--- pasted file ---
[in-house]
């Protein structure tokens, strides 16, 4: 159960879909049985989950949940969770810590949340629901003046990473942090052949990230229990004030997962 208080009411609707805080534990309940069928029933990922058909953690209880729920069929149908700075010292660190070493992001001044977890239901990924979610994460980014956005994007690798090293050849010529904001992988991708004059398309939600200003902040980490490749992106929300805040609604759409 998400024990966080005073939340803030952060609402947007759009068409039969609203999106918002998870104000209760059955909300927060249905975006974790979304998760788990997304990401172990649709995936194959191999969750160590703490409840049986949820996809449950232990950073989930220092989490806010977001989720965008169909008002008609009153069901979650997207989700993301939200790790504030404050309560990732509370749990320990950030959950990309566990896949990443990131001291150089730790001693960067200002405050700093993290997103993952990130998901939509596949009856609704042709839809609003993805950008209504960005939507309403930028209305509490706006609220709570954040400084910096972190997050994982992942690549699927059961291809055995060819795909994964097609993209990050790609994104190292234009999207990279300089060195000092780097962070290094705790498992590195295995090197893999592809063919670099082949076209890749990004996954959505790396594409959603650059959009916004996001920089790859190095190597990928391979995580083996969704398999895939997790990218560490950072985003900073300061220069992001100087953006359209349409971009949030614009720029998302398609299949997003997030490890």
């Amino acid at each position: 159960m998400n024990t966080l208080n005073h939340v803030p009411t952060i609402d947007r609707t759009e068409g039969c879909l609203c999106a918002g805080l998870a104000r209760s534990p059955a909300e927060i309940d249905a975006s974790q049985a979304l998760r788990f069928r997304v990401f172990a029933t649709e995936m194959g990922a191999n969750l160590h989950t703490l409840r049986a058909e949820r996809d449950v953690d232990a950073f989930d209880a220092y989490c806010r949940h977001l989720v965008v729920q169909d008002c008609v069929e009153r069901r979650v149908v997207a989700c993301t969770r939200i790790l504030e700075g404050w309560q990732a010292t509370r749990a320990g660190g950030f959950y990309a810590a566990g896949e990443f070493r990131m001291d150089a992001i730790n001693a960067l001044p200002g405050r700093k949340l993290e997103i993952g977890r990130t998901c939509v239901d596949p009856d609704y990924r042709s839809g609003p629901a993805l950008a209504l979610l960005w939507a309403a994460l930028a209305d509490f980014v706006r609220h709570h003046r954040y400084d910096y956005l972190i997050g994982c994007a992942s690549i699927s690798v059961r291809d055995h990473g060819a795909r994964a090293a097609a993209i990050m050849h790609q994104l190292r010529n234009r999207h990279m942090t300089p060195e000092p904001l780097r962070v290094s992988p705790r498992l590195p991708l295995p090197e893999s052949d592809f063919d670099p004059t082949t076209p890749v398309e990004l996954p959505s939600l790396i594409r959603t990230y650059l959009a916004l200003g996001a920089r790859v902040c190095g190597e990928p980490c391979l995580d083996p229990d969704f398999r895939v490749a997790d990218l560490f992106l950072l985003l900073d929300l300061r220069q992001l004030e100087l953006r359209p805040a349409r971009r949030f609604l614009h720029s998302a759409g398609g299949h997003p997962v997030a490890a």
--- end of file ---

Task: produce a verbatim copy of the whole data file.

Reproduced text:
[in-house]
């Protein structure tokens, strides 16, 4: 159960879909049985989950949940969770810590949340629901003046990473942090052949990230229990004030997962 208080009411609707805080534990309940069928029933990922058909953690209880729920069929149908700075010292660190070493992001001044977890239901990924979610994460980014956005994007690798090293050849010529904001992988991708004059398309939600200003902040980490490749992106929300805040609604759409 998400024990966080005073939340803030952060609402947007759009068409039969609203999106918002998870104000209760059955909300927060249905975006974790979304998760788990997304990401172990649709995936194959191999969750160590703490409840049986949820996809449950232990950073989930220092989490806010977001989720965008169909008002008609009153069901979650997207989700993301939200790790504030404050309560990732509370749990320990950030959950990309566990896949990443990131001291150089730790001693960067200002405050700093993290997103993952990130998901939509596949009856609704042709839809609003993805950008209504960005939507309403930028209305509490706006609220709570954040400084910096972190997050994982992942690549699927059961291809055995060819795909994964097609993209990050790609994104190292234009999207990279300089060195000092780097962070290094705790498992590195295995090197893999592809063919670099082949076209890749990004996954959505790396594409959603650059959009916004996001920089790859190095190597990928391979995580083996969704398999895939997790990218560490950072985003900073300061220069992001100087953006359209349409971009949030614009720029998302398609299949997003997030490890």
């Amino acid at each position: 159960m998400n024990t966080l208080n005073h939340v803030p009411t952060i609402d947007r609707t759009e068409g039969c879909l609203c999106a918002g805080l998870a104000r209760s534990p059955a909300e927060i309940d249905a975006s974790q049985a979304l998760r788990f069928r997304v990401f172990a029933t649709e995936m194959g990922a191999n969750l160590h989950t703490l409840r049986a058909e949820r996809d449950v953690d232990a950073f989930d209880a220092y989490c806010r949940h977001l989720v965008v729920q169909d008002c008609v069929e009153r069901r979650v149908v997207a989700c993301t969770r939200i790790l504030e700075g404050w309560q990732a010292t509370r749990a320990g660190g950030f959950y990309a810590a566990g896949e990443f070493r990131m001291d150089a992001i730790n001693a960067l001044p200002g405050r700093k949340l993290e997103i993952g977890r990130t998901c939509v239901d596949p009856d609704y990924r042709s839809g609003p629901a993805l950008a209504l979610l960005w939507a309403a994460l930028a209305d509490f980014v706006r609220h709570h003046r954040y400084d910096y956005l972190i997050g994982c994007a992942s690549i699927s690798v059961r291809d055995h990473g060819a795909r994964a090293a097609a993209i990050m050849h790609q994104l190292r010529n234009r999207h990279m942090t300089p060195e000092p904001l780097r962070v290094s992988p705790r498992l590195p991708l295995p090197e893999s052949d592809f063919d670099p004059t082949t076209p890749v398309e990004l996954p959505s939600l790396i594409r959603t990230y650059l959009a916004l200003g996001a920089r790859v902040c190095g190597e990928p980490c391979l995580d083996p229990d969704f398999r895939v490749a997790d990218l560490f992106l950072l985003l900073d929300l300061r220069q992001l004030e100087l953006r359209p805040a349409r971009r949030f609604l614009h720029s998302a759409g398609g299949h997003p997962v997030a490890a």